Rapidly rising rents are compounding the cost-of-living squeeze in communities across Canada, and they’ve become a major obstacle for at least one family in Cochrane.
Three months ago, Cecilia Hicks and her family were told the home they’d been renting in the Sunset Ridge neighbourhood had has been sold. The legally mandated 90-day notice ending their tenancy was served and they began looking for a new home.
Hicks, her husband and three children ages 12, 14, and 16 have lived in Cochrane since 2015. Hicks’ husband owns and runs a hardwood flooring company, which gives them $8,000 per month in income.
But when they started looking for a new house, they were shocked at current rental rates and even more stunned at the lack of supply and fierce competition.
The family had been renting a large detached house with three bedrooms and double-car garage for $2,350 per month.
“Now we would be lucky to get a duplex for that price. We have two dogs which makes everything more expensive and if we were in competition with someone without pets, we would inevitably lose to them,” Hicks said in an email.
Without a new house to call home, the family is living in their RV until they can find a new place.
To make things worse, the RV’s catalytic converter was stolen while parked at Big Hill Springs Provincial Park, so money meant for a security deposit on a new rental went toward replacing it instead.
“I don’t know if we can stay in Cochrane – we might have to move to Airdrie or Calgary, which is a shame because our kids have friends here and we have family here,” she said.
According to Canada Mortgage and Housing Corp., there are just 212 purpose-built rental units in Cochrane. The number of family-sized units hasn’t budged in six years, while average rents have 12 per cent.
It’s a different story when secondary rentals are added into the mix.
The average rent for all Canadian properties listed on Rentals.ca, which includes detached, semi-detached, townhouse, condominium apartments as well as purpose-built rental apartments – was $1,888 per month for May, a year-over-year increase of 10.5 per cent as rents return to pre-pandemic highs.
Calgary, the closest city to Cochrane in the Rentals.ca report, reported an average rent of $1,661 a month, up 21 per cent over a year ago and the highest in Alberta. That works out to an average of $2.22 a square foot.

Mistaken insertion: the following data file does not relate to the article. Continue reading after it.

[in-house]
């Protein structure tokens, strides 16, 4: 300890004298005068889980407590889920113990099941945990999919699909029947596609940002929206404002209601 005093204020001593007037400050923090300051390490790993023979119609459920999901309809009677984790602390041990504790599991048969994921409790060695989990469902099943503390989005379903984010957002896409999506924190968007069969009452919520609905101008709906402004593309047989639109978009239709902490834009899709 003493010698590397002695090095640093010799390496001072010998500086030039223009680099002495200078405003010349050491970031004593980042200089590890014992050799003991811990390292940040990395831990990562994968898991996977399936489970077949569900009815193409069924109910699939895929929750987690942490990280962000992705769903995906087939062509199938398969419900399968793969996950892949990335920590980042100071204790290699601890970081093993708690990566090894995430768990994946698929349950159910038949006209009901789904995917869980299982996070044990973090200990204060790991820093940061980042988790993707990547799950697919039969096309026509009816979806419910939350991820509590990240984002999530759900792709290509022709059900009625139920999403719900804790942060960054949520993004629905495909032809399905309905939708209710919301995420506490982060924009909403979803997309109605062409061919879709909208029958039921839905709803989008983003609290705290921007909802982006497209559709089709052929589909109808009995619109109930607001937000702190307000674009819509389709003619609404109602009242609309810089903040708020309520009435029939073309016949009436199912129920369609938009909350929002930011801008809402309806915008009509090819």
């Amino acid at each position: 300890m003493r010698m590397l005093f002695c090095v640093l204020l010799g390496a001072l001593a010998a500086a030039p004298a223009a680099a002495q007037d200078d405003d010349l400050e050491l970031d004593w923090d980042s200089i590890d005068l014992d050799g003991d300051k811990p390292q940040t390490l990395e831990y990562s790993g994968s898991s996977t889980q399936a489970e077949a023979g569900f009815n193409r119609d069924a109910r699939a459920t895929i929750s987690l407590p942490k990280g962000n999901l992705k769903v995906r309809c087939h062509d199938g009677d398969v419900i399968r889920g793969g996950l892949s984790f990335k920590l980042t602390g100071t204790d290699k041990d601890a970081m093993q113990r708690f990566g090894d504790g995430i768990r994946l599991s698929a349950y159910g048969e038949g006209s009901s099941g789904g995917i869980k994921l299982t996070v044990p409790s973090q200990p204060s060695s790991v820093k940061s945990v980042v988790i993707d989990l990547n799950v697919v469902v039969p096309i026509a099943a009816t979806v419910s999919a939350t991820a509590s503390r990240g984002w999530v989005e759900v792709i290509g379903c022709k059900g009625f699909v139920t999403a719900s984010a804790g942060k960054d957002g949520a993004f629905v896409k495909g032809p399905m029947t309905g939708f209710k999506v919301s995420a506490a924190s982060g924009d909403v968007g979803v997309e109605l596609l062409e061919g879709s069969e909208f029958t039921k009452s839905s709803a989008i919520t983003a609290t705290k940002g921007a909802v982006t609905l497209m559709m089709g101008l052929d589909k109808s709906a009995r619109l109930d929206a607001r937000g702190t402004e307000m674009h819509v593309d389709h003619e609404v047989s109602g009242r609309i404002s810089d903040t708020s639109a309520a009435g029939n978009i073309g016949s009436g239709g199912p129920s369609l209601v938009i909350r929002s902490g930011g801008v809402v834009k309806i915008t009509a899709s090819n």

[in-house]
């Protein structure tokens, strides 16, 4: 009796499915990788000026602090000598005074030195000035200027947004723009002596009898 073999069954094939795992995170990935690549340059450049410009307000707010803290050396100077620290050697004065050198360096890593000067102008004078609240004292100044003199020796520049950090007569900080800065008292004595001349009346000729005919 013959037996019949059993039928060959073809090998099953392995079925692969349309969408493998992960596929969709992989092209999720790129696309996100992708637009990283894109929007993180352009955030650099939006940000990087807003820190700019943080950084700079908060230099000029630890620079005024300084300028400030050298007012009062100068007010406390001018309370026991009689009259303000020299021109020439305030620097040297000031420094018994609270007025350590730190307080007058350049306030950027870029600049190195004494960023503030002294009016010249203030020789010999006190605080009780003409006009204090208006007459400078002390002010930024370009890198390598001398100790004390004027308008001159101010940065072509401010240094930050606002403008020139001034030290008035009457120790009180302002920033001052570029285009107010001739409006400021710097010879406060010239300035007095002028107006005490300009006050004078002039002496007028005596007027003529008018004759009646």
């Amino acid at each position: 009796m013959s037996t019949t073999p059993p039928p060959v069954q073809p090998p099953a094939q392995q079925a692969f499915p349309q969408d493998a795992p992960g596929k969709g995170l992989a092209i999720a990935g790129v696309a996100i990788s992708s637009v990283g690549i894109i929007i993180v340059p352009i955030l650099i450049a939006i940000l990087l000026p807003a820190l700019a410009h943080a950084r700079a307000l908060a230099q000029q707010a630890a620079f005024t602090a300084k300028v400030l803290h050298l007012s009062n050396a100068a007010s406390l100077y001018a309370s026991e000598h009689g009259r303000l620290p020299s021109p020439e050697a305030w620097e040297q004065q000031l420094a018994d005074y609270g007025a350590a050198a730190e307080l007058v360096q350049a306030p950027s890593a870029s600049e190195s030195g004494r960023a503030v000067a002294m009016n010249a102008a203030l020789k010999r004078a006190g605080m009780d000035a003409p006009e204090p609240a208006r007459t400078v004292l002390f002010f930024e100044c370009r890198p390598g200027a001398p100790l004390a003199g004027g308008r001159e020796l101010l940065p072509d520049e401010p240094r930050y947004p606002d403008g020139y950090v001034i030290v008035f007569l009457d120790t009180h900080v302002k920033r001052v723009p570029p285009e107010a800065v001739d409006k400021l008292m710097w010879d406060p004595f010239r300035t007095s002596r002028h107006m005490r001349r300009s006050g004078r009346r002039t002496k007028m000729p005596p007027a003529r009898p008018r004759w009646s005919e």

Nationally, according to Rentals.ca, “demand for larger units was a noticeable trend during the pandemic, with more people needing to work from home, and parents needing more space for children at home full time.”
This trend has not dissipated in the post-vaccine and return-to-work era, Rentals.ca reported. It adds that uncertainty in the housing market and rising interest rates will likely continue to put upward pressure on rental rates into the fall.
The Hicks’ initial search in Cochrane revealed an ultra-competitive market, where price gouging was clearly putting rentals out of reach.
“I never, ever expected us to experience something like homelessness, that’s insane,” Hicks said in an interview. “We have a decent income, we’re responsible people, we pay our bills, but there’s just nothing available. If someone can afford $3,500 a month, why are they renting?”
She said some landlords are asking whatever they want, as there is limited supply.
“One was asking $3,900 for a townhouse. I mean, ‘Have you lost your mind?’”
Unlike other provinces, there is no cap on rent increases in Alberta. British Columbia, Manitoba, Ontario, and Prince Edward Island all have some form of rent control.
Whereas escalating rental rates in major cities are being attributed to such factors as rising Bank of Canada interest rates (and how they affect mortgage rates), immigration, lumber shortages, supply chain issues, inflation and other issues, a local rental agent argues the situation in Cochrane is more straightforward.
Rob Low of Rent My Home Property Management argues the cause of the rise in rental rates in Cochrane is simply supply and demand.
“This is definitely the busiest it’s been as far as demand, and we definitely have more demand than we have supply,” he said.
Rent My Home manages over 100 residential properties in Cochrane, according to Low. This year has been the busiest for them in the five years under current ownership.
Low said ‘newish’ townhouses are renting at a minimum of around $2,000 per month but are more likely in the $2,300 range, depending on amenities like parking and garage size. As recently as a year ago, those same properties would have been going for as little as $1,500, he says.
“Apartments haven’t gone up as much as houses have because Cochrane has so many apartment buildings, especially those ones up in Sunset Ridge, so that has kept the prices down a little bit,” Low said.
Rental rates for detached houses have gone up even more, as there are so few available.
“Cochrane predominantly attracts families with children and pets who want a three-bedroom, two-car garage, with a basement and a yard and they’re hard to come by,” Low said. “You can’t get those for under $2,500 per month, whereas a year ago you could find them for about $2,000.”
Hicks predicts that people are going to be forced into lying on applications and then squatting in the property without paying the rent, holding on as long as they can.
Despite the experience with price-gouging and supply challenges, Hicks is moderately hopeful the situation will eventually become remedied.
“It looks like the rental prices are starting to behave themselves a little bit, but it was really insane for a little while,” she said. “But it’s gotten to the point where I don’t get excited anymore.”